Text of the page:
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IU physician scientist to celebrate 10 years of Miles for Myeloma with 300-mile, 3-day bike ride

  • Sept. 30, 2014

INDIANAPOLIS -- An Indiana University physician scientist will soon settle onto his bicycle’s saddle, setting out on a 300-mile journey to raise awareness and funds for a rare form of blood cancer.

For the 10th consecutive year, Rafat Abonour, M.D., professor of medicine and of pathology and laboratory medicine at the IU School of Medicine and a researcher at the Indiana University Melvin and Bren Simon Cancer Center, will embark on Miles for Myeloma -- this year dubbed a “Decade of Dedication” tour -- on Friday, Oct. 3.

Dr. Abonour and his fellow riders -- many of whom have personal connections to myeloma -- will set off at 8:30 a.m. Friday, Oct. 3, from Fesler Circle, on the north side of Michigan Street and the Eugene and Marilyn Glick Eye Institute, on the Indiana University-Purdue University Indianapolis campus. Parking is available in the Vermont Street garage.

To date, the annual ride has raised more than $2.5 million for multiple myeloma research at the IU Simon Cancer Center.

Ten years ago, multiple myeloma was a vastly different disease than it is now. There’s still no cure, but treatment and management of this rare and little-known form of blood cancer have seen significant advances, resulting in improvement to patients’ life expectancy and quality of life.

Part of that improvement can be attributed to Dr. Abonour and the volunteers who created the annual event. A decade ago, when a group of his patients wanted to organize a 5K to benefit his research, Dr. Abonour, who enjoys running and cycling, decided to do both to various parts of Indiana. He rationalized that his patients travel from different corners of the state to see him, so he could also travel to them.

He’s been going ever since. In all, his feet and bike tires have touched more than 1,700 miles of Hoosier asphalt. This year, he’ll be cycling for three days, traveling more than 300 miles from Indianapolis to Spencer, Ind., to Terre Haute. He’ll return to Indianapolis for a finish-line celebration at 4:15 p.m. Sunday, Oct. 5, at the Scottish Rite Cathedral, 650 N. Meridian St. More than 500 patients and family members are expected to greet him and the other cyclists who will be riding with him.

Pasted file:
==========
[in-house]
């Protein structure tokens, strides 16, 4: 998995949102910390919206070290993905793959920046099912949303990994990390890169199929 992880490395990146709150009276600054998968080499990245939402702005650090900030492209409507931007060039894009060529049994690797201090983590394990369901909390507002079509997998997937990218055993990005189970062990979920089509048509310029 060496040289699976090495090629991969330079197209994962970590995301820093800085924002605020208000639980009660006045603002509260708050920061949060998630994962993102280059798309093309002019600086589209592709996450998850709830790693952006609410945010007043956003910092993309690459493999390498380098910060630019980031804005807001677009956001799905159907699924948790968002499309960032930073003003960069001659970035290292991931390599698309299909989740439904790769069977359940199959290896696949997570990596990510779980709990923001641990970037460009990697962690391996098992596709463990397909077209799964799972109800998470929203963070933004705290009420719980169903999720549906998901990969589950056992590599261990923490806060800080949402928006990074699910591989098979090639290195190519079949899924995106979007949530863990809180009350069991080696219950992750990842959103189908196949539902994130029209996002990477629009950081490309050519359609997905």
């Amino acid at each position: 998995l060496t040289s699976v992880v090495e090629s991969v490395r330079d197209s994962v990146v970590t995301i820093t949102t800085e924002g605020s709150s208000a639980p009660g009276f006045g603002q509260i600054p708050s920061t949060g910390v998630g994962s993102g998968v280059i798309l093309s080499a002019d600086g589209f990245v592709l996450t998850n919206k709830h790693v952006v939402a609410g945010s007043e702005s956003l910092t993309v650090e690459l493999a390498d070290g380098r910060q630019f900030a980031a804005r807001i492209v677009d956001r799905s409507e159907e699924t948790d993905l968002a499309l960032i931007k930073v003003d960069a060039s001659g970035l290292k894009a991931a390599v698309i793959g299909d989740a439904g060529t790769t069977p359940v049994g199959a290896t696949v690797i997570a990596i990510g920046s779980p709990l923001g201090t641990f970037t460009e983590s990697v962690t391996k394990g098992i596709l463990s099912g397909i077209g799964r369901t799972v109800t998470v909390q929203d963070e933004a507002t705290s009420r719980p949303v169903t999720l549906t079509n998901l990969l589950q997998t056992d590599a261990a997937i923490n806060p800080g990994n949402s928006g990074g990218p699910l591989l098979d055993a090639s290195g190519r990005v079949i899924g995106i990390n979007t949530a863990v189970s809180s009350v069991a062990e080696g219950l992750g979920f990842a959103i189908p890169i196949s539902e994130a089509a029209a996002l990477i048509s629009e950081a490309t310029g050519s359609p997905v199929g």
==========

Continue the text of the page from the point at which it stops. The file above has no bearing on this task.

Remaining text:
Dr. Abonour and his fellow myeloma experts at the IU Simon Cancer Center are exploring how the marrow microenvironment and myeloma patients’ abnormal immune systems contribute to tumor growth, bone destruction and chemotherapy resistance.

The cause or causes of multiple myeloma are unknown, but people who contract the disorder are typically over age 65. Other risk factors include being male, African American and related to someone already affected by myeloma. The disease is akin to leukemia and lymphoma in that it originates in a person’s bone marrow and then can spread throughout the body, weakening bones and potentially damaging vital organs and compromising the immune system. Dr. Abonour said myeloma’s complexity and tendency to attack multiple body sites make it particularly tricky.

“What’s perplexing is that it’s not really one disease,” he said. “What we are trying to figure out is how to have a definition of the different subtypes. Some are easier to treat and sometimes can be cured. And our goal is to identify those patients and treat them differently.

“When I started working on multiple myeloma, we had one or two drugs with which to treat it; now we have six and should have a couple more by the end of the year. So I’m not as pessimistic as I used to be. This is a cancer that is rare, but we can find a cure.”

Miles for Myeloma history:

  • 2014 Miles for Myeloma: Decade of Dedication: 300 miles by bike from Indianapolis to Spencer, Ind., to Terre Haute, to Indianapolis
  • 2013 Miles for Myeloma: 225 miles by bike from Niles, Mich., to Indianapolis
  • 2012 Miles for Myeloma: 185 miles by bike from Cincinnati to Indianapolis
  • 2011 Miles for Myeloma: Tours for Tomorrows: 200 miles by bike from Louisville to Indianapolis
  • 2010 Miles for Myeloma: Ride for Research: 234 miles by bike from Fort Wayne to Indianapolis
  • 2009 Miles for Myeloma: Trek for Treatment: 207 miles by bike from Evansville to Indianapolis
  • 2008 Miles for Myeloma: The Bloomington Boomerang Part II: 60-mile run from Indianapolis to Bloomington and 60-mile bike ride from Bloomington to Indianapolis
  • 2007 Miles for Myeloma: The Bloomington Boomerang Part I: 60-mile run from Indianapolis to Bloomington and 60-mile bike ride from Bloomington to Indianapolis
  • 2006 Miles for Myeloma: The South Bend Tour: 40-mile run from Carmel to Kokomo and a 100-mile bike ride from Kokomo to South Bend
  • 2005 Miles for Myeloma: The Fort Wayne Tour: 60-mile bike ride from Carmel to Marion and a 60-mile run from Marion to Fort Wayne
Rafat Abonour, M.D.

Rafat Abonour, M.D.

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Michael Schug